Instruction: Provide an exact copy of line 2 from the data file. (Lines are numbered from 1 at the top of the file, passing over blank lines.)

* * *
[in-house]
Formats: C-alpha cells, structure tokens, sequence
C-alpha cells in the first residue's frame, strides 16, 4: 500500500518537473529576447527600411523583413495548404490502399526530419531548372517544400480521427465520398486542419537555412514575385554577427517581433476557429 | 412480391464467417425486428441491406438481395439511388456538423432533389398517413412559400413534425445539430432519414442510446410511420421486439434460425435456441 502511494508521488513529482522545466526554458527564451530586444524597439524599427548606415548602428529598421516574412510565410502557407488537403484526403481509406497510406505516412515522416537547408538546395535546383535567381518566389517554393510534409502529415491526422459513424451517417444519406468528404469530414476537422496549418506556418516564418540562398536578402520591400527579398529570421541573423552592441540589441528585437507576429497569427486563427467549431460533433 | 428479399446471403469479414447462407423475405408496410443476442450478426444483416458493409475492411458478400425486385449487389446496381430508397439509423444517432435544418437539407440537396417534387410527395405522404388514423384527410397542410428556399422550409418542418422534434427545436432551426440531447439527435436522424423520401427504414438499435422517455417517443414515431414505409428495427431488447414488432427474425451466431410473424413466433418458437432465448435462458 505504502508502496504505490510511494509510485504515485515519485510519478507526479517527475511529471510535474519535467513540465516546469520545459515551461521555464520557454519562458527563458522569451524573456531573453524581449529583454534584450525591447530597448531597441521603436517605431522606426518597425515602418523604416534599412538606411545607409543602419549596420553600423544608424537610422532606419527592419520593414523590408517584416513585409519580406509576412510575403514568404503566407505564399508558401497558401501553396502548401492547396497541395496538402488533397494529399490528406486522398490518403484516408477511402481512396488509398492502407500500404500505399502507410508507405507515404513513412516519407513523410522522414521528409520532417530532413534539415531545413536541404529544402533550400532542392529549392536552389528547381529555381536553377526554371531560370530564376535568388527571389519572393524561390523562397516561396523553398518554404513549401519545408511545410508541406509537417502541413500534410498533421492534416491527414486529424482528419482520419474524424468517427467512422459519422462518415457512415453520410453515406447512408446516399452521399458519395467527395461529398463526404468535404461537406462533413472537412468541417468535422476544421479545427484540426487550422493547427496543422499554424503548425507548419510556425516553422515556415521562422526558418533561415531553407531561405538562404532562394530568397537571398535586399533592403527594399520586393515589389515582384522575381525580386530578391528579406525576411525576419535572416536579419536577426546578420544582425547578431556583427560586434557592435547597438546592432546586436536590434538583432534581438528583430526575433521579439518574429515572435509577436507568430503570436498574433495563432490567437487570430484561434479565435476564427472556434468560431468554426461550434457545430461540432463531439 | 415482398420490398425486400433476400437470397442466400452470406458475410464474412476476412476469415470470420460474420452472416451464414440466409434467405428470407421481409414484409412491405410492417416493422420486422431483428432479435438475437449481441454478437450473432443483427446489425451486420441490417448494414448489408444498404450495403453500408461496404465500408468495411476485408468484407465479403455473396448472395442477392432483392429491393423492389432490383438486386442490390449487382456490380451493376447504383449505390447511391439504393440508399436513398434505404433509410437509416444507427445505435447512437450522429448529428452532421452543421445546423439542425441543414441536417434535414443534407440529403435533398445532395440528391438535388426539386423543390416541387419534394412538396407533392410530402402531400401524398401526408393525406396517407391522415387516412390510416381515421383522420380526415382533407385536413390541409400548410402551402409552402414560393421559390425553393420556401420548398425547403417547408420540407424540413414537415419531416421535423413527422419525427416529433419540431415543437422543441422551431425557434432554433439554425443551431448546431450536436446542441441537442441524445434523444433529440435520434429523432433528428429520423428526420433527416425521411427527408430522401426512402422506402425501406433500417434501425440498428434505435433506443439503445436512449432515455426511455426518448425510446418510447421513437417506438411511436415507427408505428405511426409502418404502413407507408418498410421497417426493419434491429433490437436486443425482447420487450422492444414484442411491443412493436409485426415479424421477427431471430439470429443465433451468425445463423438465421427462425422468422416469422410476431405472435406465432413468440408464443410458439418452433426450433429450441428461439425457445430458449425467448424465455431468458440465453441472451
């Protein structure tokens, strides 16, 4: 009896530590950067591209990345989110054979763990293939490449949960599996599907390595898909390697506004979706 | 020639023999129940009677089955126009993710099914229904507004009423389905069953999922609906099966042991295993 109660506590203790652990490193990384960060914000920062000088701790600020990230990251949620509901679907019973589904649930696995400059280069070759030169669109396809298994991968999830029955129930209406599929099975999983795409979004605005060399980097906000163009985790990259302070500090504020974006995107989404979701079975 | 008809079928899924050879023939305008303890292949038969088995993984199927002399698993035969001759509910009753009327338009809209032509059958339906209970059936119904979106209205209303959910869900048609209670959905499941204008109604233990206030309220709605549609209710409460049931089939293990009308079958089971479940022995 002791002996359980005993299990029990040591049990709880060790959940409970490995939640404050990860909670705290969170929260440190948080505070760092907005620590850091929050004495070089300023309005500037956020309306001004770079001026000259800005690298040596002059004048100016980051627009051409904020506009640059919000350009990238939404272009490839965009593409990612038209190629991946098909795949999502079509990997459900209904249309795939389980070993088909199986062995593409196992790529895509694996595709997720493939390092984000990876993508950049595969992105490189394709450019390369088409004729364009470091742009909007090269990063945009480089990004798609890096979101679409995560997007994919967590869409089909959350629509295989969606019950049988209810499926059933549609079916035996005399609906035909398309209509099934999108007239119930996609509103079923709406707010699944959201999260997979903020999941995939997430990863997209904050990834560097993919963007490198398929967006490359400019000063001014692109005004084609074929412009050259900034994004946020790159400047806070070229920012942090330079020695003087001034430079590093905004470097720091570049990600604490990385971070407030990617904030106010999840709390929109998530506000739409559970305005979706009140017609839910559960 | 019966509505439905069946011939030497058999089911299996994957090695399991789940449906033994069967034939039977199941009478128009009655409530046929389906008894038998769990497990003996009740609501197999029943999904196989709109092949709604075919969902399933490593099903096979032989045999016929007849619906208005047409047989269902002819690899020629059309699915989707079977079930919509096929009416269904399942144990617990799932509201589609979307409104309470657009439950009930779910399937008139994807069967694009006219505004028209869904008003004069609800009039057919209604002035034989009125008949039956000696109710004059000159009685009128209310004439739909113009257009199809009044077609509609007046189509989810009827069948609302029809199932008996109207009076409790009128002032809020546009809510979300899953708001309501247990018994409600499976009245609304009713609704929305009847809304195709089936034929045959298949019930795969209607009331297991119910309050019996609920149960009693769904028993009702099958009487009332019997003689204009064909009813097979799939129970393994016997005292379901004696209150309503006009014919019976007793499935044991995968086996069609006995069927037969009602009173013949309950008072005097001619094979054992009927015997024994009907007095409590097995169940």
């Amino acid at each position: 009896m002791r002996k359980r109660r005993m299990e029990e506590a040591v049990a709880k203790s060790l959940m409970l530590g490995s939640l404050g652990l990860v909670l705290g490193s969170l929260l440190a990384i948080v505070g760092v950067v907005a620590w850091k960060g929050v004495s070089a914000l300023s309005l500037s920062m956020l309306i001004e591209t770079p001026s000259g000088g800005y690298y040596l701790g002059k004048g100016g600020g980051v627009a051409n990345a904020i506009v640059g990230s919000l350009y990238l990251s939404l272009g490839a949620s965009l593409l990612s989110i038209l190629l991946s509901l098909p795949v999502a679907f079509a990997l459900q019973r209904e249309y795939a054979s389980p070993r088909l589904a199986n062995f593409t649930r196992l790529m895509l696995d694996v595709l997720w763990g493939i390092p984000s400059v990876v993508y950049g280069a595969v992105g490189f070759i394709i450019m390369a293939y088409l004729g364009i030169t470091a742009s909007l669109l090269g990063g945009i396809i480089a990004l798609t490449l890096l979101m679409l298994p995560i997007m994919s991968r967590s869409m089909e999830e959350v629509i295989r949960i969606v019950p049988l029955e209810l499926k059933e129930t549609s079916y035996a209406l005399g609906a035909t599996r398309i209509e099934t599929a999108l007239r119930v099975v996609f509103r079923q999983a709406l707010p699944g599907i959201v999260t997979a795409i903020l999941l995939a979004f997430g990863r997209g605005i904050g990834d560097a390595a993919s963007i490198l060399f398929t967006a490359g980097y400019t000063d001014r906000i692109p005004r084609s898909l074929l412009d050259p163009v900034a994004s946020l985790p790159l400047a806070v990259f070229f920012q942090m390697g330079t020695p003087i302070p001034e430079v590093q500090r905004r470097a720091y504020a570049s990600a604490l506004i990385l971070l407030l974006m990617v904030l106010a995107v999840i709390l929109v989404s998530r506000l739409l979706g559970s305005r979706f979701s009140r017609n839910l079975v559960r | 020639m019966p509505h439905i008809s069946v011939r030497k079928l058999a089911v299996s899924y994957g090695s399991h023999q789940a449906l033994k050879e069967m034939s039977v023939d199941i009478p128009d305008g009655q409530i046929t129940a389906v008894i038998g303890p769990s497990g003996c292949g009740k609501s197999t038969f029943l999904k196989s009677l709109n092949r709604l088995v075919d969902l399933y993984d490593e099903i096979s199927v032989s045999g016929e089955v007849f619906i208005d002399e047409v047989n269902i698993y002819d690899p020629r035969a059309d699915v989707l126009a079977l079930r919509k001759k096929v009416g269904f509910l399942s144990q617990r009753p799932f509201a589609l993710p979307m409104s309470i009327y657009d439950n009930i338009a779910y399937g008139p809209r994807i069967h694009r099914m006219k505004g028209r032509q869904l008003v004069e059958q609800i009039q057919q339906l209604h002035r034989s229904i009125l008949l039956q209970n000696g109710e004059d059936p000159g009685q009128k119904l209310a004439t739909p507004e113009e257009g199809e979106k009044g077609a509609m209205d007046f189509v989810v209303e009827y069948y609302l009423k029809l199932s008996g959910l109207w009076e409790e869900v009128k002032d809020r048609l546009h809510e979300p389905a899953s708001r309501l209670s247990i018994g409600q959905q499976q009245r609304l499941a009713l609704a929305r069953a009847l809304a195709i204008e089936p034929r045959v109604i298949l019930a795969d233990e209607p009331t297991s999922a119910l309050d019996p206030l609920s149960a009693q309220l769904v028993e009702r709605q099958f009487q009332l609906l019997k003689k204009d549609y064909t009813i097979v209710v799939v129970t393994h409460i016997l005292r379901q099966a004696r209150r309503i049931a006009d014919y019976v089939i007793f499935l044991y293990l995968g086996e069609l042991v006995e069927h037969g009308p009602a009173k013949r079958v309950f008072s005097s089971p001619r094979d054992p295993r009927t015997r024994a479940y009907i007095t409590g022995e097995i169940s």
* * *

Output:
Formats: C-alpha cells, structure tokens, sequence